Tourism spin-off an appealing outcome

CONVENTION delegates generate substantial revenue for tourism and related businesses in WA, according to the results of convention delegate expenditure research for the Perth Convention Bureau.

Results from the latest survey (in 2000) indicate that an average convention delegate from overseas spends a total of $3,066 during a five-day convention on a range of items, including accommodation, food and beverage and entertainment. Spending is not confined to Perth tourism businesses, with retail and transport also gaining from convention delegate business.

Nor is spending confined to the Perth CBD, as about 61 per cent took pre/post convention tours in 2000 with an average duration of 5.5 nights and average spending of $889.

These tours were in both Perth and Fremantle (46 per cent) as well as regional WA, with 24 per cent up north to places like Kalbarri and Broome, 13 per cent down south (Mandurah, Margaret River and Albany) and the 9 per cent in the Heartlands (Wave Rock). Only 8 per cent combined their convention in WA with a tour in the eastern states, which is a pleasing rate of retention for WA tourism.

A decade ago, only about 28 per cent of convention delegates from overseas were taking pre or post-convention tours, so the spin-off to WA tourism from the conventions sector is growing, to a point where many tour companies specifically target this market by offering a range of tours to WA wineries, galleries and natural attractions.

According to the Perth Convention Bureau, MICE business was worth $630 million to WA in 1996/97 and the number of meetings was forecast to continue to grow at 10 per cent annually. The higher forecast growth in the number of meetings was partly due to the expected opening of the Perth Convention and Exhibition Centre in 2004. However, WA’s share of Australia’s $7 billion MICE sector was only 6 per cent in 1996/97 so there is much room for growth in both the number of meetings and the expenditure of delegates.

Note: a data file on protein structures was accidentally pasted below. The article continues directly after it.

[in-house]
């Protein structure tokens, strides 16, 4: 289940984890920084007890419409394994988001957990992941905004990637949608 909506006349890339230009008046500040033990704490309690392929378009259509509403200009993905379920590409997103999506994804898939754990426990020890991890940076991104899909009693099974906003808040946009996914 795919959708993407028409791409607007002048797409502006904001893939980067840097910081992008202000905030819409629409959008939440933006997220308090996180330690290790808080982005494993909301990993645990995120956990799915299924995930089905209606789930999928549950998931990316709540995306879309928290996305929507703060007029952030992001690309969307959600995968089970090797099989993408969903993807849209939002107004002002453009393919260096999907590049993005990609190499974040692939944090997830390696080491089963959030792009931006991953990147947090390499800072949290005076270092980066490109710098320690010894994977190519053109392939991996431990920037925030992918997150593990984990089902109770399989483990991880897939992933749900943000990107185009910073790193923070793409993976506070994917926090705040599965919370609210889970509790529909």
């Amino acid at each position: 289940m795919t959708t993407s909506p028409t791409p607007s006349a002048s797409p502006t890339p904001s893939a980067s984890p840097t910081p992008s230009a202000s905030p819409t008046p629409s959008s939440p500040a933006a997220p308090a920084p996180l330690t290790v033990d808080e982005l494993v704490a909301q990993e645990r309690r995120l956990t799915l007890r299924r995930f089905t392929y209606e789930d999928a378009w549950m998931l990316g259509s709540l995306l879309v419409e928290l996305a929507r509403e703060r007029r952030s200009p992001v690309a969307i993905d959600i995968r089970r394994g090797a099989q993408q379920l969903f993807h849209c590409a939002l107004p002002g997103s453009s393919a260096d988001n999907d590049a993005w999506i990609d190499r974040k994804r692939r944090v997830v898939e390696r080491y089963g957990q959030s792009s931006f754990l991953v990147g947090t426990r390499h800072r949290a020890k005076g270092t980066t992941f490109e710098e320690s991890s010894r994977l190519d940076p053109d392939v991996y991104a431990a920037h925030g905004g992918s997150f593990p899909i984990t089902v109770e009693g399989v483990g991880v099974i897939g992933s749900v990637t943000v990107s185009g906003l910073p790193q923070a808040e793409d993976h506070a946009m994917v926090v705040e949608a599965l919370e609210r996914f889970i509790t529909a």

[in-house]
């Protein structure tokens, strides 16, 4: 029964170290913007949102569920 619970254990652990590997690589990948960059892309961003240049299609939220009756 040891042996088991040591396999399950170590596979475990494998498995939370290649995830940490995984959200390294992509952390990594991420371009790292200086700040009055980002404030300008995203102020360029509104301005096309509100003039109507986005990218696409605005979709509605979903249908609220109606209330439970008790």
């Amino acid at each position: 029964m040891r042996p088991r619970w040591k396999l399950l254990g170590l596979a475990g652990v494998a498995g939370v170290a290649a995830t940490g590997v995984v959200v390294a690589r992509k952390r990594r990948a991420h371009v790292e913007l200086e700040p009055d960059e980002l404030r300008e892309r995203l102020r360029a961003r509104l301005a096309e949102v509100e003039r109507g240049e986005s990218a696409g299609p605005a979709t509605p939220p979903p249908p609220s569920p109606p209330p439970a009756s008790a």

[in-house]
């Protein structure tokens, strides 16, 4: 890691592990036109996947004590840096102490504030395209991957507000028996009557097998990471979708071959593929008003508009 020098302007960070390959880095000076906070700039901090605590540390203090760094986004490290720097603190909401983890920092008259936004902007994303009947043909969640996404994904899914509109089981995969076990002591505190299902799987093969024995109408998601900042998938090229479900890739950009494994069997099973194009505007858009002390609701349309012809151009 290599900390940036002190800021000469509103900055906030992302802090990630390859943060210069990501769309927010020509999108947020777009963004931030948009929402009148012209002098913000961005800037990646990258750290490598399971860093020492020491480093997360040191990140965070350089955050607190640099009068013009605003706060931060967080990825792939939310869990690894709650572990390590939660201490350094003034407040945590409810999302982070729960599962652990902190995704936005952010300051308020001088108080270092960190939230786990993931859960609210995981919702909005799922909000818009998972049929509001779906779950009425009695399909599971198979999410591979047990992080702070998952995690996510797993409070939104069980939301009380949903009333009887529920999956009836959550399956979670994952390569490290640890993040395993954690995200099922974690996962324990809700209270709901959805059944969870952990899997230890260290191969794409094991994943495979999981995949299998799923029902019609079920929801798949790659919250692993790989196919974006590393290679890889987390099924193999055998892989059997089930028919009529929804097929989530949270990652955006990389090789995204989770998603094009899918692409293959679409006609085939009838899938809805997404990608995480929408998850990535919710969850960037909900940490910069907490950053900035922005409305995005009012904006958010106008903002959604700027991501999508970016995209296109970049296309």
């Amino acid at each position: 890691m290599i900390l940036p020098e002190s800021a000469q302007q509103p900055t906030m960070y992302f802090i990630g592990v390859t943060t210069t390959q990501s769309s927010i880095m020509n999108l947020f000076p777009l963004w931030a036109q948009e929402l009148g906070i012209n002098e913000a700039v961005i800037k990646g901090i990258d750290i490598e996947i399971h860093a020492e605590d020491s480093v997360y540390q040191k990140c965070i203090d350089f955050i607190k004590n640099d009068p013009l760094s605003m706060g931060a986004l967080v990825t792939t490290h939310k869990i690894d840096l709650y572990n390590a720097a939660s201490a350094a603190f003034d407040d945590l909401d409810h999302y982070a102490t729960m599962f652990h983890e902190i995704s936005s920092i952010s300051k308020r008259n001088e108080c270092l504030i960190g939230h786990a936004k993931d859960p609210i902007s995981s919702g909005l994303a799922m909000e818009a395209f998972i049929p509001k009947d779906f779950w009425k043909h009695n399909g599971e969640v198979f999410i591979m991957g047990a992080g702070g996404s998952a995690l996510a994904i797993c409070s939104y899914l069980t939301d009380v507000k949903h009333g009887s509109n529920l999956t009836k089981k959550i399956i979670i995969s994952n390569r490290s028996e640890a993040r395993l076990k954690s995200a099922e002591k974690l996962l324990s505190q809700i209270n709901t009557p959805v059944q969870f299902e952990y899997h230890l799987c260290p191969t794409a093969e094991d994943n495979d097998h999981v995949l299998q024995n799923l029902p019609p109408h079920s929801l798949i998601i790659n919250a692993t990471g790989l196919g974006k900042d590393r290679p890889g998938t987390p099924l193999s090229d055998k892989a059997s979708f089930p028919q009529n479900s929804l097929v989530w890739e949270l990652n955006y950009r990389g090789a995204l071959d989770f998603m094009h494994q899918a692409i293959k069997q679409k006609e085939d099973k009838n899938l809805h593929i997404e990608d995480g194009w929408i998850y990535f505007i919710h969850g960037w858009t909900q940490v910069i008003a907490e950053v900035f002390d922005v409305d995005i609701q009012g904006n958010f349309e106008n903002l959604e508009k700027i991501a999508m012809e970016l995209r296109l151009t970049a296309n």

One constraint to this growth is airline capacity into WA following the closure of Ansett. In the three months following the cessation of Ansett flights to Perth last September, six conventions were cancelled and two postponed.

This led to a loss of 6,847 delegates and $13.6 million in delegate expenditure. Limited flight capacity reduces the numbers of international as well as interstate visitors because about 25 per cent of international visitors to Perth enter Australia through Sydney (20 per cent) or Melbourne (5 per cent).

If airline capacity from the eastern states is not re-stored to WA, interstate and inter-national delegate numbers may not reach the forecast growth rate of 10 per cent per annum up to 2004.

Interstate delegates spend $1,675 dollars during an average 4.7 convention night stay. They are also active in pre and post convention tours – 60 per cent took tours of an average 5.2 nights’ duration.

Half of interstate delegate tours were in Perth and Fremantle, with 17 per cent up north, 28 per cent down south and 5 per cent in other parts of WA.

With the extensions to Burswood Convention Centre completed and the new Perth Convention and Exhibition Centre opening in 2004, WA tourism and related businesses are well positioned to target this high-spending market.

The new centre could also attract an increasing proportion of delegates from overseas, as larger conventions of up to 2000 delegates will be held in Perth.

This can not only generate more revenue for Perth hotels and restaurants, but also increased tourism to the regions, provided confidence and capacity in airline services to WA is restored.

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